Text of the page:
By Guest Blogger Stephanie Klein
off his perch, screaming, and took out after the intruder.
That time, the male’s quick response was enough to drive away the threat, but sometimes, if the offending individual doesn’t get the hint, the female will come off the nest and join the pursuit. Some Swainson’s Hawks will even swoop and dive at people who come too close. I was amazed to see how vigilant both the male and female were in defending their nest, and at their steadfast adherence to a seasonal cycle.
I continue to be amazed at these hawks. They are obligate migrators and spend the winter months in places as far away as Argentina. When it’s time to make the journey south, they amass in enormous flocks and begin binging on food. If you go out to the Central Valley near Davis or Tracy in late August or September you can see hundreds of them hovering, sitting and chasing each other around farm and grass fields. On the way south (and north in the spring) their pattern of migration funnels them through Veracruz, Mexico, in the tens of thousands. By the time they’ve made a round-trip between their breeding and wintering grounds, they may have traveled more than 6000 kilometers!
While it’s pretty easy to find Swainson’s Hawks in the Central Valley during the spring and summer, it’s more difficult in the Bay Area. There are few records of Swainson’s Hawks nesting in the valleys of the Bay Area. In fact, the two that we observed in class were the first confirmed nesting pair in Santa Clara County since the late 19th century. Another pair was also discovered in 2013 in northern San Benito County near Hollister, and then another three years later in Gilroy. Does this mean that Swainson’s Hawks are expanding their range?
Could be. But, as is the case with many other raptors, Swainson’s Hawk populations have declined from their historical numbers. In California, the drop was so drastic that the species was listed as threatened in the state in 1983. One of the major reasons for their decline has been loss of habitat, so the appearance of Swainson’s Hawks in the Bay Area could mean that they are being pushed out of their Central Valley nesting grounds by housing and infrastructure development there. It seemed important to me to keep track of the nesting pairs in the Bay Area to see if their numbers increased, so in 2016 I began monitoring the Coyote Valley pair as a volunteer with Talon Ecological Research Group.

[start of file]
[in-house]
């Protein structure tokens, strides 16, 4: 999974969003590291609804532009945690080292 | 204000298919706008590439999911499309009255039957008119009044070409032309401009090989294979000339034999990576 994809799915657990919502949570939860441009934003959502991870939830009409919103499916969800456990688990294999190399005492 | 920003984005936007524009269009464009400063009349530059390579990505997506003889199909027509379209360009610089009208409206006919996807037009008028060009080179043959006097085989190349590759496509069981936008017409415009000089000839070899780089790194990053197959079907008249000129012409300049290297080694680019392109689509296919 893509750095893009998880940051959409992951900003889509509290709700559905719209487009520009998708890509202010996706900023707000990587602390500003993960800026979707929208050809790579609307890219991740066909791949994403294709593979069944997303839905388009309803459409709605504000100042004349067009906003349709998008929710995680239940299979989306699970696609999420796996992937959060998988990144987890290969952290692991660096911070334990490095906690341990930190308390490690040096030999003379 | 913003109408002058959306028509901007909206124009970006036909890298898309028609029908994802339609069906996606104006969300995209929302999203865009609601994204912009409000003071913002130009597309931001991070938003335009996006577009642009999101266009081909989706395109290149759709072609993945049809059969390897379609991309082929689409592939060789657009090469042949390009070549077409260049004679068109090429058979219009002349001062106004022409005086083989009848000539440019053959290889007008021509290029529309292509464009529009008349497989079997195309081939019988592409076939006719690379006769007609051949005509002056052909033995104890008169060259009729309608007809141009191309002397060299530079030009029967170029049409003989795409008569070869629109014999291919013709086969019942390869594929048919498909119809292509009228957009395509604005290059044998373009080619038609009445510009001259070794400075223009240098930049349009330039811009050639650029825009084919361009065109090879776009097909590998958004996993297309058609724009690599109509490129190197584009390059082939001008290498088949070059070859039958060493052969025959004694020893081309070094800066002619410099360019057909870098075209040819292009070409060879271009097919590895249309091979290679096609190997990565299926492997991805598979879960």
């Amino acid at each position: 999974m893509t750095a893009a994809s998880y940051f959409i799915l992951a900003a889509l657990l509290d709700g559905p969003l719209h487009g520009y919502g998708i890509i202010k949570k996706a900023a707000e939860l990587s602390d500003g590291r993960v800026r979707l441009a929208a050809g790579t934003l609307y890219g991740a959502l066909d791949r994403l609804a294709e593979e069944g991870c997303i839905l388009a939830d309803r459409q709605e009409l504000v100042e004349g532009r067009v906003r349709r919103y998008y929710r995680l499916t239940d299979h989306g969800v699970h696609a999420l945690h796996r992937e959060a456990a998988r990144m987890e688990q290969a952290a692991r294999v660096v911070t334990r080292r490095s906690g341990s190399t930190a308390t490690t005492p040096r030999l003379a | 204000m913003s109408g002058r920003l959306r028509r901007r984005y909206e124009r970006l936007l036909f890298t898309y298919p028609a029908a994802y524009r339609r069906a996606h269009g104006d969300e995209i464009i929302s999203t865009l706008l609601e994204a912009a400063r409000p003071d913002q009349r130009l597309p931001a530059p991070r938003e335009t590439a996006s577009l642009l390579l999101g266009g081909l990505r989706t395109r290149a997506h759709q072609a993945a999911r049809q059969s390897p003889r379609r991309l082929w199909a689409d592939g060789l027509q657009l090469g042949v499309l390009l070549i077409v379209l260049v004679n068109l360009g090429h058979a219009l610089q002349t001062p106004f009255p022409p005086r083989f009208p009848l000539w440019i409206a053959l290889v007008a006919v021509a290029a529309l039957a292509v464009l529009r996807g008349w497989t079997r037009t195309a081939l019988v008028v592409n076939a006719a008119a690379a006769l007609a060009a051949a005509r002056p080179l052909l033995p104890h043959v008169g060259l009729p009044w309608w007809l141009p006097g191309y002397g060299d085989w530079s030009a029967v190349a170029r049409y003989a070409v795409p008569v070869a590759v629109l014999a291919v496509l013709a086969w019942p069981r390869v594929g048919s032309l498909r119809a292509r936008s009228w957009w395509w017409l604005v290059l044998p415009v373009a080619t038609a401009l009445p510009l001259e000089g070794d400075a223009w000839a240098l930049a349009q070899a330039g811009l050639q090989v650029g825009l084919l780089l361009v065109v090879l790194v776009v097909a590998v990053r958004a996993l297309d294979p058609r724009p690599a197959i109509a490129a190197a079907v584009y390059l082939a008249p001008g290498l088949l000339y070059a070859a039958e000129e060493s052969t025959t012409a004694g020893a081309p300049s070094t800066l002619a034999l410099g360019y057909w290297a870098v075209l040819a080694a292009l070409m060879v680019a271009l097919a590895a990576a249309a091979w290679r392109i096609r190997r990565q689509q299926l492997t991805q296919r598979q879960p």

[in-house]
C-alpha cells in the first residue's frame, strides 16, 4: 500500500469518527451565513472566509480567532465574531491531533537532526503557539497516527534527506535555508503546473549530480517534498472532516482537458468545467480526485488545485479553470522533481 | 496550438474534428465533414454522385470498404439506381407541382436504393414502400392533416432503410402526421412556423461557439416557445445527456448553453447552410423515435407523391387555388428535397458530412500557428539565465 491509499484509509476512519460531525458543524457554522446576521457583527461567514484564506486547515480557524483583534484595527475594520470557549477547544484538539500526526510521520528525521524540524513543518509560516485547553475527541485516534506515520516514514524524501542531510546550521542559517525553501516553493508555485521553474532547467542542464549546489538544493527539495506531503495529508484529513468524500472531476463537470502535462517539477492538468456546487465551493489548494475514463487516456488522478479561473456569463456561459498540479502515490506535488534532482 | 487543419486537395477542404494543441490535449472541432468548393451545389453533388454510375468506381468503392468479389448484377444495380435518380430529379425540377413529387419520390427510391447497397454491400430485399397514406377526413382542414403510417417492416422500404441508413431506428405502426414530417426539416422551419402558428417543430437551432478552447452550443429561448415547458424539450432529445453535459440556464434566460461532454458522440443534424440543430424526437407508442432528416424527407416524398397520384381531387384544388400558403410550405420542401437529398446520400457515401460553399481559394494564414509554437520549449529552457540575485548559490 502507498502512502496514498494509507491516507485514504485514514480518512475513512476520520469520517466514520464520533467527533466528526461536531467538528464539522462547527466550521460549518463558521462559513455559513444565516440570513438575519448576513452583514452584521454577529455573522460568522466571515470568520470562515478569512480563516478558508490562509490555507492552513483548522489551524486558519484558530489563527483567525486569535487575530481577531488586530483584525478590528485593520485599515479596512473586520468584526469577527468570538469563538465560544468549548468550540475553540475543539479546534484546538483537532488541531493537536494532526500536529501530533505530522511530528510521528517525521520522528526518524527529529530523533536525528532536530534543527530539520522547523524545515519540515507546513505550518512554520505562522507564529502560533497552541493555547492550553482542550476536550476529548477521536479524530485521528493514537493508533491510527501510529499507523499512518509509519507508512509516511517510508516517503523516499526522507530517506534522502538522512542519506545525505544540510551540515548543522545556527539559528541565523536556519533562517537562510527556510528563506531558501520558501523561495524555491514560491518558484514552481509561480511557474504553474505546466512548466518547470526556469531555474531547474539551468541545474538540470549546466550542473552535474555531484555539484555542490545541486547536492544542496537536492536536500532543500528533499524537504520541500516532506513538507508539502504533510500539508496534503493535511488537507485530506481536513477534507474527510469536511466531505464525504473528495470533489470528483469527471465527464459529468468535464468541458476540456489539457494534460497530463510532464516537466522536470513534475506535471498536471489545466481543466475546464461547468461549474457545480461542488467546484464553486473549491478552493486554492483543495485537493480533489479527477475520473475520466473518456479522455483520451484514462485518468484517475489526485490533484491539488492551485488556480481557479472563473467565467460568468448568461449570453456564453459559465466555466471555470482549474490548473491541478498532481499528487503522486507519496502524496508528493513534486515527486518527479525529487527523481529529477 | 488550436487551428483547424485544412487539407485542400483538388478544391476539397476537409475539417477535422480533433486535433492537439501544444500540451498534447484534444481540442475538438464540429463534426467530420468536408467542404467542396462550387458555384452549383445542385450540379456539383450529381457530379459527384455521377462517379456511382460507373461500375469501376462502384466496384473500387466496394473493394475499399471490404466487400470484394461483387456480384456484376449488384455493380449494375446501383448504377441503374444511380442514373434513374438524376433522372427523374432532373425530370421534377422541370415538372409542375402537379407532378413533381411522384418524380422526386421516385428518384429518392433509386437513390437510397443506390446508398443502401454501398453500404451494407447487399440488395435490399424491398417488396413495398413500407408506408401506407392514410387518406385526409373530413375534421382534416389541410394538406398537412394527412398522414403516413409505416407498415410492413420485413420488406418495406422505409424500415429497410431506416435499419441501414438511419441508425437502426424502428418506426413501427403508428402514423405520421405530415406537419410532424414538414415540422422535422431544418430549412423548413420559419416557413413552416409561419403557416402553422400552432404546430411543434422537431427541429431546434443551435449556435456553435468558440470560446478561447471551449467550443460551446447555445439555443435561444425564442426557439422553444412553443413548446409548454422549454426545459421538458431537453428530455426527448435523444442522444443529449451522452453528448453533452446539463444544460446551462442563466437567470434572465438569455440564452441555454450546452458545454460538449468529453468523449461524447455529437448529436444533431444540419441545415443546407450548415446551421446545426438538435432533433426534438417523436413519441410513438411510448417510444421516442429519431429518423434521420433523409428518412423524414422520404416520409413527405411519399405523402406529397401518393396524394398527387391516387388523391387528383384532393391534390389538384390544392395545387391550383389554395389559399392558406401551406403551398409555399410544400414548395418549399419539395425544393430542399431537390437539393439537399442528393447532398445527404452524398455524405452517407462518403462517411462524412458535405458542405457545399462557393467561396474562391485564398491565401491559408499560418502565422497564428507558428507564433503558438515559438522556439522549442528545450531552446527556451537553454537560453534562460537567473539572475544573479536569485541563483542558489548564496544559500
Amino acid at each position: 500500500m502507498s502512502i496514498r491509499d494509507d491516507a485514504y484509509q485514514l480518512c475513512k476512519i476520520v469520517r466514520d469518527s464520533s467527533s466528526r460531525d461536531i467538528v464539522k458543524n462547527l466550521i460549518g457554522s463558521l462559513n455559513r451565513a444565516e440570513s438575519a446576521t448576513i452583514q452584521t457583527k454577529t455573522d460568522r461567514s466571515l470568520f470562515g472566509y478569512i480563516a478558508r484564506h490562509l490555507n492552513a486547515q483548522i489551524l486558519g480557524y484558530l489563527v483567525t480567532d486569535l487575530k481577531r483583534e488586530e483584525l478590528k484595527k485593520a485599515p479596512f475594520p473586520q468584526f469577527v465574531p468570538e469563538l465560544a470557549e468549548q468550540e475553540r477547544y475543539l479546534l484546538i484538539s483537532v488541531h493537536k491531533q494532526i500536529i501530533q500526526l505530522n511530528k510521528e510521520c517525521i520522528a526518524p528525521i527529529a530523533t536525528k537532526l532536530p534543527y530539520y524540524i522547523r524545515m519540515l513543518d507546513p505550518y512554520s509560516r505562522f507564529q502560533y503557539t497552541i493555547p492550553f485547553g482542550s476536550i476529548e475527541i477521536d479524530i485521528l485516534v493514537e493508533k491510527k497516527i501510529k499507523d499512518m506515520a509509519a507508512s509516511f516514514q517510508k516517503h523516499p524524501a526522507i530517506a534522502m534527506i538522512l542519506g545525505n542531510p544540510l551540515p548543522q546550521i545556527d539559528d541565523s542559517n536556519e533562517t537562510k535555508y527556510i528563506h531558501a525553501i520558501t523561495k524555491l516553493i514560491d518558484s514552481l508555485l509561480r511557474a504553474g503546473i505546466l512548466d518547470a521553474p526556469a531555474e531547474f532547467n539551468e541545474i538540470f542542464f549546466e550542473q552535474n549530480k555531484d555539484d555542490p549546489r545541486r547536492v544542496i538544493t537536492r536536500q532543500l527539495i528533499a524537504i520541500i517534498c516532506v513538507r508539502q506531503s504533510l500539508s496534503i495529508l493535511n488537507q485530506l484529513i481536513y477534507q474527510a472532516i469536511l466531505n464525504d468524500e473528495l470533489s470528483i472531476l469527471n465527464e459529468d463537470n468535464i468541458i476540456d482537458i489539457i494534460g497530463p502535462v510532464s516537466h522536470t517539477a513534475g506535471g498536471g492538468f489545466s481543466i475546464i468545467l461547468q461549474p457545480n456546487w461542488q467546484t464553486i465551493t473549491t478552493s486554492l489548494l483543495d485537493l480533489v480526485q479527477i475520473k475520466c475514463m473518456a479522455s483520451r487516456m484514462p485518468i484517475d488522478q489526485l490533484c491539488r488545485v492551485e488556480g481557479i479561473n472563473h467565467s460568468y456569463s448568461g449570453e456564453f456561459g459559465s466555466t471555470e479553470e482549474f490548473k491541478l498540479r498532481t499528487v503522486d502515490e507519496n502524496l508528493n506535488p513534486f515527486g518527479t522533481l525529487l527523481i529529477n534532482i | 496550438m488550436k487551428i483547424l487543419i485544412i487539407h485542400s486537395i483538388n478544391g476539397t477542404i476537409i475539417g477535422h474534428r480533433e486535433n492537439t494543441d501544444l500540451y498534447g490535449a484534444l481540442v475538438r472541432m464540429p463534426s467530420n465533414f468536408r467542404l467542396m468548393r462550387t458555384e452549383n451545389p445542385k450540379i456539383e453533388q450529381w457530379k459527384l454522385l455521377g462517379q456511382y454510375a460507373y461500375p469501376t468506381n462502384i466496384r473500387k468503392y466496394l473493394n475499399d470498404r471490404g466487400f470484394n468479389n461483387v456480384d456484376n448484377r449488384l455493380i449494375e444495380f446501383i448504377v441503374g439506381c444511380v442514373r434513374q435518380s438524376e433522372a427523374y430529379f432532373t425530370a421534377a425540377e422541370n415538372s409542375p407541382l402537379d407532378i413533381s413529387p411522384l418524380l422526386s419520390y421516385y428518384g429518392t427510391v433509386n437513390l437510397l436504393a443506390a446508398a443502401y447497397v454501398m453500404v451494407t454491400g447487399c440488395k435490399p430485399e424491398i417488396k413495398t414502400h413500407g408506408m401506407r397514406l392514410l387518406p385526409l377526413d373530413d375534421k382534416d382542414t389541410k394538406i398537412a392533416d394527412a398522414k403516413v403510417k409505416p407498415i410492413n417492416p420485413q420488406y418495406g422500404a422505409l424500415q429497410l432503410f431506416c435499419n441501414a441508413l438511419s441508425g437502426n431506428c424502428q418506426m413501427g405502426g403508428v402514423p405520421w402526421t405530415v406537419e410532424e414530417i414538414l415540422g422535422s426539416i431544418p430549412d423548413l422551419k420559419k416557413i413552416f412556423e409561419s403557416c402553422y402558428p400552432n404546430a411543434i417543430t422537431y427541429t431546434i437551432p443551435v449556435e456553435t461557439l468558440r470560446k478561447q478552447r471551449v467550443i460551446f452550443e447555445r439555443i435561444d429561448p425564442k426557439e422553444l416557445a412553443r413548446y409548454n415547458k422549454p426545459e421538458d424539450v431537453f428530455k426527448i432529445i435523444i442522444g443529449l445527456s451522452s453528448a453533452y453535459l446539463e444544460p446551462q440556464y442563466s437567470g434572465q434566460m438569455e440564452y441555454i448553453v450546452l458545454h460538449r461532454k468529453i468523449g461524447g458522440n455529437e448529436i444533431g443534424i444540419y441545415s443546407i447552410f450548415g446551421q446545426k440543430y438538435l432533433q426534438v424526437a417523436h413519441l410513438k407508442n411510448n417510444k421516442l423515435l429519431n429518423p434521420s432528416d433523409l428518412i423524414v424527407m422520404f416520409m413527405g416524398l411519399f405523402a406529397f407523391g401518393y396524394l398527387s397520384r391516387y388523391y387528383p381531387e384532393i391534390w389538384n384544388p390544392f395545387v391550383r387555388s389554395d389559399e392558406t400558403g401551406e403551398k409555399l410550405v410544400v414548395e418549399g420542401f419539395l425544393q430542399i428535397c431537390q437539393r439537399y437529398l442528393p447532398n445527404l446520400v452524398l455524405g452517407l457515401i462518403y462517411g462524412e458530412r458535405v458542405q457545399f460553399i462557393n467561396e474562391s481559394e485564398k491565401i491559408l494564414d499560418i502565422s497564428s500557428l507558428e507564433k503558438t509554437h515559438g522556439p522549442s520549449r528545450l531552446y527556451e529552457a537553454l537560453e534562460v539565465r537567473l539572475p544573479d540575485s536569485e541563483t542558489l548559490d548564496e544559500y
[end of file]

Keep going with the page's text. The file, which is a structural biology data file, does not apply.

2016 was a great year for “our” pair. In early July of that year, my husband and I made our first observation of the nest with a scope borrowed from SFBBO. The wind was high that day and the leaves of the Sycamore were swaying vigorously back and forth making it difficult to see the nest. Suddenly the leaves parted in the wind and we got a glimpse of a nestling, bobbing up and down with the wind.
After that we made weekly trips to observe the nest. The following Saturday we discovered a second and a third nestling. A few weeks later we spotted all three, perched on the top of the adult hawks’ lookout tree. One of the adults glided overhead calling plaintively. I imagined that it was sending some message to its brood. “It’s time to fly away,” perhaps, or “pay no attention to those two pests who keep watching us.”
Whatever it may have meant, we were both hooked on monitoring the Swainson’s Hawks in the valley. We invested in a scope and have continued monitoring the Coyote Valley pair every year since then. We’ve even branched out to include the two other known pairs nesting near Gilroy and Hollister. In all, the pairs have fledged at least three more young, and since Swainson’s Hawks generally return to their natal area, we expect and hope to see more nesters in the future.
This season, as a project for a program in wildlife management at Oregon State University, we have been searching other areas with suitable habitat to get an estimate of Swainson’s Hawk occupancy in the area. The days of searching can be long and tiring. More often than not, we don’t see any Swainson’s Hawks on these outings, but sometimes we do! And that possibility keeps us looking.
Stephanie Klein volunteers with SFBBO as a librarian and colonial waterbird monitor. She also enjoys monitoring cavity nesters of all kinds for the Audubon Society and, of course, looking for Swainson's Hawks with Talon Ecological Research Group. She recently completed an Associates Degree in Wildlife Science at De Anza College.
Wingbeat is a blog where you can find the most recent stories about our science and outreach work. We'll also share guest posts from volunteers, donors, partners, and others in the avian science and conservation world. To be a guest writer, please contact email@example.com.